A little more than seven months have passed since Lee Lee Jones, stepdaughter of Olympian eventer Phillip Dutton, suffered a traumatic brain injury following a riding accident at the family’s True Prospect Farm in West Grove, Pa.
During these months Jones has made steady progress in her rehabilitation and received a bright bit of news last week—a tentative discharge date from the Bryn Mawr Rehab Hospital near the end of August.
“She’s done a lot in seven months, and they seem to think these recent improvements are just going to keep going, and things are starting to look better,” said Dutton.
The discharge date is flexible with a variety of factors to consider before the decision is finalized.
“The way I understand it is there is a balance to achieve,” said Dutton. “Coming home has some real advantages in that you’re stimulated by your family and your pets and everything that you understand, know and love, so that can be really beneficial. The downside of it is if you come home too soon—she can’t get up on her own or anything like that—so if it’s more stress on everybody, and if she’s not getting proper care, it can be a negative if she comes home too early.”
Jones has had a few excursions outside the rehabilitation facility, one to a therapeutic riding center and another to a mall.
“It’s such an eye opener to realize just the smallest thing—like getting in and out of a car, or where you park or getting up stairs—can be a challenge,” said Dutton. “Just the reality of what life is going to be like for a while, it’s pretty humbling.”
To that end, Phillip and his wife Evie Dutton have been converting their home to accommodate Lee Lee, turning the downstairs office/trophy room into her bedroom, expanding the bathroom, widening doors, and looking into hiring a caregiver to assist them.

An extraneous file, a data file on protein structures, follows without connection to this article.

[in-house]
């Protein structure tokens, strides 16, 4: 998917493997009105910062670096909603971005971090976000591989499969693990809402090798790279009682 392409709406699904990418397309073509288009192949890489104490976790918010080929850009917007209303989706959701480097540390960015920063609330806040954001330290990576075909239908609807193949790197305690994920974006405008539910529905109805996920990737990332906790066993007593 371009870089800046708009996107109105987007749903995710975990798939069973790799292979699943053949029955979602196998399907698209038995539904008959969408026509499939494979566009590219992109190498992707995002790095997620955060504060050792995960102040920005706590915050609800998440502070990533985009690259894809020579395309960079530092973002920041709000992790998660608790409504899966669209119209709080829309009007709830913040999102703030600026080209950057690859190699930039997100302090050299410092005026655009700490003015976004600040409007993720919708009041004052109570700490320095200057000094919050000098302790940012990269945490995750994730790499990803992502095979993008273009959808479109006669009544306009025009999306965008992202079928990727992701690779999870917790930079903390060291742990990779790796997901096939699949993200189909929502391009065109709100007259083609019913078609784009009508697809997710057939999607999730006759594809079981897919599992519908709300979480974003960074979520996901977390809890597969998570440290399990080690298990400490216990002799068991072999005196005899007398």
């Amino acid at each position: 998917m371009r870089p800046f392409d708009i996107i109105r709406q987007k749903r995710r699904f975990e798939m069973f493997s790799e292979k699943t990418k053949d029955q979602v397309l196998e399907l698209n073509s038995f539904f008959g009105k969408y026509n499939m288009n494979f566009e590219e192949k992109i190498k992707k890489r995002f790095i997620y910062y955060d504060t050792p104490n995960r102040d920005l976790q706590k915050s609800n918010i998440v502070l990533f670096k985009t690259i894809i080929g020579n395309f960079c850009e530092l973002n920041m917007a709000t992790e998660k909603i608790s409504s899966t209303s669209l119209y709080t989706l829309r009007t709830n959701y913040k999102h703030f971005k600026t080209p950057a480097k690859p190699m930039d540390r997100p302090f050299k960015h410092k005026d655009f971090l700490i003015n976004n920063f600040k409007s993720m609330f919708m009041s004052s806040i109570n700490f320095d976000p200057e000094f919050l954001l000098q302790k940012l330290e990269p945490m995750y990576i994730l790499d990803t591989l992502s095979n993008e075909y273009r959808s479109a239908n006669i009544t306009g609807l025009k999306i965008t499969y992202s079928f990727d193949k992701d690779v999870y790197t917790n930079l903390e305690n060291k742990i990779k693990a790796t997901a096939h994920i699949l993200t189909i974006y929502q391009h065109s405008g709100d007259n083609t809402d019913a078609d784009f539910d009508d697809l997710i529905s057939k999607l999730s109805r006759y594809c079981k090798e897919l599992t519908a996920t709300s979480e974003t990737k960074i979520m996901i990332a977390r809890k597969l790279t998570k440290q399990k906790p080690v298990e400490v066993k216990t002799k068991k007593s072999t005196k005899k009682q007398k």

“We’re excited about it, but we need to have our eyes open and make sure we are ready for her and prepared as well,” he said.
Jones is aware she was in a riding accident. While frustrated at times, reminders by her family and doctors of how far she’s come and the odds she’s defied fuel her.
“She’s not that comfortable being like this, which I think is understandable, and that’s why she is working really hard to improve herself,” said Phillip. “We’ve also spoken to her about the first couple months, which she can’t remember, but she was in a really bad way, and she’s a lot, lot better. I think that is starting to dawn on her because for a while she was pretty upset, but I think we’ve all tried to explain to her that she’s really, really improving now, and it’s going to take some time, but we are all there with her.”
And while her progress may be slower than she would like, Jones is engaged and able to communicate.
“When you talk to her about everyday stuff, like her dogs or her cat, straightaway she’ll smile or shake her head. The type of stuff you can’t make up or imagine, you know? She’s reacting,” he said.
Jones’ helmet has been sent to England to be analyzed by Roy Burek of Charles Owen to see what, if any, improvements can be made in the design.
“It was the kind of a fall that wasn’t a hard concussion into the ground. We think somehow or another her head was under some part of the horse, and so it was more of a squashing action than straight into the ground,” explained Phillip.
It is the family’s hope that perhaps something will be discovered to prevent this type of injury for future riders, but for now their main focus is supporting Jones. Friends of the family launched a GoFundMe account to assist with some of their expenses.
“I think we can see light at the end of the tunnel, and we’re excited about that,” Phillip said. “She still has a long way to go, but she’s really improving, and we really appreciate everybody’s kindness and good wishes and prayers.”